In the same way that blogs and YouTube have democratized writing and film, indie publishers democratize the literary scene. I'll tell you why that's a good thing.
Major publishing houses---affectionately called the Big 5: Penguin Random House, Hachette, Simon & Schuster, HarperCollins, and Macmillan---specialize in marketing. They know what will sell, regardless of whether the work is objectively good. A work that is enjoyable to read may not necessarily get picked up if the publishing house doesn't anticipate there being a market for it.
But they're often wrong. Author Amy Bickers talks openly about the process of trying to get her memoir, The Geography of You and Me, traditionally published. She was told by publishers that her writing is superb, but no one wants to read a memoir about suicide from the surviving spouse's perspective, thus she's "unmarketable." Those of us who've had the pleasure of hearing Amy speak know just how wrong they were---her Kickstarter was fully funded within 24 hours of its launch and the book garnered nearly triple its funding goal. Sounds like there's an audience for the book to me!
This is where indie publishers come in. They publish well-written works by authors who might otherwise be ignored by major publishing houses. I read somewhere that there are 1800+ publishing houses in the U.S., but one in particular caught my eye.
Meet Two Dollar Radio.
1. Stellar titles + critical acclaim = the golden bookish ticket
Take a scroll through Two Dollar Radio's website and it won't be hard to find a title you like. They publish a little bit of everything---essays, poetry, and novels in enticing genres, like Acid Western. Their books have been recognized by Vanity Fair, BuzzFeed, The Wall Street Journal, O: The Oprah Magazine, The Washington Post, The New York Times, Nylon, The Village Voice, and more.
It goes without saying that the titles they publish are marketable. My guess is that either the authors liked what Two Dollar Radio was doing and didn't want to go the traditional publishing route or traditional publishers just weren't creative enough to bring these books to the world. Either way, it's traditional publishing's loss and readers' gain.
2. Diversity in genre and author ethnicity
It's no secret that the majority of what's traditionally published falls within neat genre categories and that the majority of traditionally published authors are white. Indie publishers have the power to break down these barriers. You want a memoir about what it's like to work in a labor camp in China? There's a book for that. You want a novel about grappling with death and HIV that's written by a South African author? There's a book for that too. You want an Acid Western that's not Cormac McCarthy? They've got you covered.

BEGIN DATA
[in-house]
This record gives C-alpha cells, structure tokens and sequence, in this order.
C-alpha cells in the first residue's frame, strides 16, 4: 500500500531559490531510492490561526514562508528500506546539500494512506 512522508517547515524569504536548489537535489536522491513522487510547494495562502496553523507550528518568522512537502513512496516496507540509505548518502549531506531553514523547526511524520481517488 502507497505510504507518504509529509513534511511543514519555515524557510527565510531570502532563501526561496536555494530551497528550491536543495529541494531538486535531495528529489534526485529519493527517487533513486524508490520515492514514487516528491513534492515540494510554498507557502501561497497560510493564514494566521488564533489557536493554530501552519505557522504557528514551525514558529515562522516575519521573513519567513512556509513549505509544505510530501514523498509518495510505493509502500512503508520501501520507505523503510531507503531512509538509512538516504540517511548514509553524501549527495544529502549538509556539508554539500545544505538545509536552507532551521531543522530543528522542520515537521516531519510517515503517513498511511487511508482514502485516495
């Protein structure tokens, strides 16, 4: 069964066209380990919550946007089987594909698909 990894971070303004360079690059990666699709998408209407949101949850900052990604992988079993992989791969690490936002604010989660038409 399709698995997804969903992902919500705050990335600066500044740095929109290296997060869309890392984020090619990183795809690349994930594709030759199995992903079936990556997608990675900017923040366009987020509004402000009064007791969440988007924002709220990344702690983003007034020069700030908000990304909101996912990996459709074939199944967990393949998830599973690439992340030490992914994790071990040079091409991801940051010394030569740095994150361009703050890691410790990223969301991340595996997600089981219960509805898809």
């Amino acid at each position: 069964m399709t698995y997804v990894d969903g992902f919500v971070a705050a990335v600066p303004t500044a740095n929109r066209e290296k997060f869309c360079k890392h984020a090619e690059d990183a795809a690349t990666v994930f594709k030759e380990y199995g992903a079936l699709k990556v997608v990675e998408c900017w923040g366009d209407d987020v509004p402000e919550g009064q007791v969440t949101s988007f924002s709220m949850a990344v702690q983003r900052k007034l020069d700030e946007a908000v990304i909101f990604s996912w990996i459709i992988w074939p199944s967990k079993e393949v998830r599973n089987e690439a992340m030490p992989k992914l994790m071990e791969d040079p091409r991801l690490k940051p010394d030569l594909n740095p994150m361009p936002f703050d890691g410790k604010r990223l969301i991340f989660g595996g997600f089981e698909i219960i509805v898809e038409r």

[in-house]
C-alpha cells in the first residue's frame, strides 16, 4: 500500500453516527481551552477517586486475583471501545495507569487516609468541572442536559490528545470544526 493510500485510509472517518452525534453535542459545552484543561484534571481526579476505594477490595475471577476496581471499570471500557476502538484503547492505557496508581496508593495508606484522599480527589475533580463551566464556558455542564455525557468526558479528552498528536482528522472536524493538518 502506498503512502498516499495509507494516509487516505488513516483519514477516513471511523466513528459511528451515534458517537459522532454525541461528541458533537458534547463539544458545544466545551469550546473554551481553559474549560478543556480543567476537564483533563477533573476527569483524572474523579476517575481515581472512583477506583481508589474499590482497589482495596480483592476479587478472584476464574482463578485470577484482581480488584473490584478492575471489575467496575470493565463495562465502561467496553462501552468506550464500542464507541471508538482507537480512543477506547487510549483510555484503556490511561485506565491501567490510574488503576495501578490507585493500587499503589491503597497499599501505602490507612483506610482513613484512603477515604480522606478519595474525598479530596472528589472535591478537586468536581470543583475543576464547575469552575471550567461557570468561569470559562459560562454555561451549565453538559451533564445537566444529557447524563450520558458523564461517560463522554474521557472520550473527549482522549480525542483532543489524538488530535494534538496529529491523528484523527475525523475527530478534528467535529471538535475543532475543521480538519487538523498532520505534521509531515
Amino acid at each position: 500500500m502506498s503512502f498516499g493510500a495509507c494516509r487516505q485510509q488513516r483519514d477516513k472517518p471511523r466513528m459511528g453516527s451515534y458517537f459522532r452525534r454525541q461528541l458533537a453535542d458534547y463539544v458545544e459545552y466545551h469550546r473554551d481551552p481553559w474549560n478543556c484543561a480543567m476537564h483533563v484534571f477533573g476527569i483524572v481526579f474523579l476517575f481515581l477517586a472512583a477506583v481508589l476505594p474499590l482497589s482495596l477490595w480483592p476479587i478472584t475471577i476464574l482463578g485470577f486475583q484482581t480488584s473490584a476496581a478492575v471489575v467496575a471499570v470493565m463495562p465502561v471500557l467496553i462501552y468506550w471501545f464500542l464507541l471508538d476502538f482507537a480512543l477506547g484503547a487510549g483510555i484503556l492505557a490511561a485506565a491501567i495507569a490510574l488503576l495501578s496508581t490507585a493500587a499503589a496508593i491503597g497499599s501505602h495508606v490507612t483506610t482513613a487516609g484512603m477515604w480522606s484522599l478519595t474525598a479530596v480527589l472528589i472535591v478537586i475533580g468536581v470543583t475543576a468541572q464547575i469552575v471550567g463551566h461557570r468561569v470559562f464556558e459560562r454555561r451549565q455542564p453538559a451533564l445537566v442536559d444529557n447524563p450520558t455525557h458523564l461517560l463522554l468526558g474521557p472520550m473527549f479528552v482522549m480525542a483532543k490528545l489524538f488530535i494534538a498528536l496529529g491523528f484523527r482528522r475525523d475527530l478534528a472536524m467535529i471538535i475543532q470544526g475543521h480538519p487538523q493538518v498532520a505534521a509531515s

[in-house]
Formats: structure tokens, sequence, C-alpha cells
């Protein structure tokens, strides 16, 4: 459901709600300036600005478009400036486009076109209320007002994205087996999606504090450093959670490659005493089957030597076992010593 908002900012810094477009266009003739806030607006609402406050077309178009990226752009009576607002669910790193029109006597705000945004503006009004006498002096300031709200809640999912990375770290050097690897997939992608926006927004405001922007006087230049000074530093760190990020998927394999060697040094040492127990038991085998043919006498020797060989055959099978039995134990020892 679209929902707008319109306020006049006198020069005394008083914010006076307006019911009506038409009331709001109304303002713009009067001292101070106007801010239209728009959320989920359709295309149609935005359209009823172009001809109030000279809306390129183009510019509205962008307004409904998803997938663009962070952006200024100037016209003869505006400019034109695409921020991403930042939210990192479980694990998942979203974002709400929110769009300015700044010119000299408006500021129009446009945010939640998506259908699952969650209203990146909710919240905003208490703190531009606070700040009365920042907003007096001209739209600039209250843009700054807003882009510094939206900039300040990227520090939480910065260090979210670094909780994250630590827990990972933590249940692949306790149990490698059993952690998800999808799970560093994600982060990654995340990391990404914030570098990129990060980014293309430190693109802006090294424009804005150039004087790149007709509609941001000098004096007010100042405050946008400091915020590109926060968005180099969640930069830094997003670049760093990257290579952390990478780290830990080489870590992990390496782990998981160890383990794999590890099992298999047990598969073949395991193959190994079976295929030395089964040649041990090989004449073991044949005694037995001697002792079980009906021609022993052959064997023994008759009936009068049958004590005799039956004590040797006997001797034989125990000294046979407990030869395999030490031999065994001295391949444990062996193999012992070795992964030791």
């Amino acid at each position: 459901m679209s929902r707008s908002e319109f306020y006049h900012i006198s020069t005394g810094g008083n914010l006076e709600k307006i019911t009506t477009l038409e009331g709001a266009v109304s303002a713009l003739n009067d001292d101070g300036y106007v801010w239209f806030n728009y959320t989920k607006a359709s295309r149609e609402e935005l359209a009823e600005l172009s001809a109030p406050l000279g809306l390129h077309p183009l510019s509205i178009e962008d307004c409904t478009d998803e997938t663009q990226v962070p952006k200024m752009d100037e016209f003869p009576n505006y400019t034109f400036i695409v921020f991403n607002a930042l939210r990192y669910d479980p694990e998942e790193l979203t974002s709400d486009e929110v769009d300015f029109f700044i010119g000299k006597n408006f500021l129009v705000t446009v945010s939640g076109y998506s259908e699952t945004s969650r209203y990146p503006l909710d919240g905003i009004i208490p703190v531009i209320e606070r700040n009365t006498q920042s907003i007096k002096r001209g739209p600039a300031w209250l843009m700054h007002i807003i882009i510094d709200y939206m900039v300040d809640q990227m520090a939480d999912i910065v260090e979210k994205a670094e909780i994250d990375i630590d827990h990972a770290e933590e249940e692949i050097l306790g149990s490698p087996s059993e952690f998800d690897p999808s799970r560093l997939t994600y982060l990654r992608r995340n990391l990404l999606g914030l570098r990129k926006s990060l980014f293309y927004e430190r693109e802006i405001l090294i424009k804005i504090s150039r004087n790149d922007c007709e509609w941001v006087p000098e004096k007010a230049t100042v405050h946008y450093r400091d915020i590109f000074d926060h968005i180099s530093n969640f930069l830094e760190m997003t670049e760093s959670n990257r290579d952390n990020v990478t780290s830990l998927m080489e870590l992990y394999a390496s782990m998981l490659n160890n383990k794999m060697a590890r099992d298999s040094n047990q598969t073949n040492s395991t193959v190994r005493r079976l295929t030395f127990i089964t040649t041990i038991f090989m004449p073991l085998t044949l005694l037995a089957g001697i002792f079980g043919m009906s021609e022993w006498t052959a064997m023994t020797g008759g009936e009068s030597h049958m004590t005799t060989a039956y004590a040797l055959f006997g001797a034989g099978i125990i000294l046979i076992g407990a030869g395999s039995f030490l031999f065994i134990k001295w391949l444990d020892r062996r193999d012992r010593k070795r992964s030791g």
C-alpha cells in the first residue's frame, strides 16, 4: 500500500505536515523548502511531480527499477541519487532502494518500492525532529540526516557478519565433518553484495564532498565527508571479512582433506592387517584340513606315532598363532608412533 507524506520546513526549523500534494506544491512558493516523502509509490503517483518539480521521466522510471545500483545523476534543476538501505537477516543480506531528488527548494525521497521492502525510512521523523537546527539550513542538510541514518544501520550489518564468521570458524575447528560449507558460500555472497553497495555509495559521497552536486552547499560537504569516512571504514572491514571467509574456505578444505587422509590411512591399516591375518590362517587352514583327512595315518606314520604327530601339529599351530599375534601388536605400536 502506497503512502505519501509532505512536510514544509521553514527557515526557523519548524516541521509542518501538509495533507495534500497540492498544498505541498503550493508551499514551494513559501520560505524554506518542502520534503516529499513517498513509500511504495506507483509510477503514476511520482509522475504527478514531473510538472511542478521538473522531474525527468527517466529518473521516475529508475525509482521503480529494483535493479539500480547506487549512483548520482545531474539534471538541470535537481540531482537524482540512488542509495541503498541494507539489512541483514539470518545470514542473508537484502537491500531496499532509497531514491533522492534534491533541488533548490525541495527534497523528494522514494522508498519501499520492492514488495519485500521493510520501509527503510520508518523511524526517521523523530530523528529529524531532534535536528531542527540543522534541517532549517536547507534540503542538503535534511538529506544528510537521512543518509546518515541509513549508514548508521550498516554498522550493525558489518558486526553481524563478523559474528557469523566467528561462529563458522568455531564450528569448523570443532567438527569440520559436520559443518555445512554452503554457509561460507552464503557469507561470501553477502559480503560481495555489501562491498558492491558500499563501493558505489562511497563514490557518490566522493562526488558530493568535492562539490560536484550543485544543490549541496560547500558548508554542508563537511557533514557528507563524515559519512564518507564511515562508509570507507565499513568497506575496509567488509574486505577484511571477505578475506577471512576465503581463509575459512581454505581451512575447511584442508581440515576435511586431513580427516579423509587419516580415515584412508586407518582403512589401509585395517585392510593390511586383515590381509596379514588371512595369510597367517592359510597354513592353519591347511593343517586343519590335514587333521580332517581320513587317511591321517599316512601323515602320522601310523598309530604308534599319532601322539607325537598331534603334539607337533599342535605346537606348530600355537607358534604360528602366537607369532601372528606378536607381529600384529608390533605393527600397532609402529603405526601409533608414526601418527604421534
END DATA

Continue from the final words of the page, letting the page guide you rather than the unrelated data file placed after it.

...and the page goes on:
It's clear that Two Dollar Radio is dedicated to publishing works that aren't your average run-of-the-mill books. Three cheers for genre-bending and diversity!
3. Showing they really understand their audience
For all my bashing of traditional publishers calling things "unmarketable," marketing is pretty important for indie publishers. After all, the goal of publishing these books is to share them with the world, so you have to get the word out. Though Two Dollar Radio does their marketing in a way that shows they really understand their audience and knows what it takes to resonate with the people they serve.
You've probably heard of street teams for musicians---they're the ones who go around putting up posters and slapping stickers on street signs and speakers in their favorite venues. Two Dollar Radio has a street team too. You put up posters and ask your favorite booksellers to carry Two Dollar Radio titles. For your good work, you get paid in the best way possible: books. That saves you the step of having to cash your paycheck to go buy books.
There's also the tattoo club. Two Dollar Radio started right about the time the Great Recession hit in a major way. Amid all the shouts of "print is dead," Two Dollar Radio continued to follow their dream, and now they're on the other side of the madness, proud they survived. The founders got the company logo tattooed on their wrist and several of their biggest fans have followed suit.
4. They also produce films!
I think they're the only indie publishing house that also produces films. And I'm not talking BookTubing and book trailers---actual films. Two Dollar Radio understands that readers don't exist in a vacuum. People who like innovative books probably also like off the beaten path films. They get it.
5. Right in my own back yard
"Proudly based in Columbus, Ohio" is practically emblazoned in every corner of their website. So many people think they have to go to NYC or LA to be a successful creative and that's just not true. I appreciate that Two Dollar Radio is based in Columbus, one of the smaller major cities in the U.S. but one that has a thriving literary scene and some of the best libraries in the country. (In case you took a blog break during the holidays and didn't hear, I moved to Columbus about two months ago.)
Additionally, they're not too big to show the folks at home some love. I actually found out about Two Dollar Radio because one of the founders is set to speak to the local chapter of the Nonfiction Authors Association and I'm planning to attend. I'm sure I'll have a write up on that for a future post.
I'm already starting to regret my 2016 Reading Resolution because there are several Two Dollar Radio titles I really want to buy. But I've got a running list of all the books I want this year and on January 1st, 2017, I'm buying them ALL.
Do you have a favorite indie publisher? If so, which one is it and what are your favorite titles from there?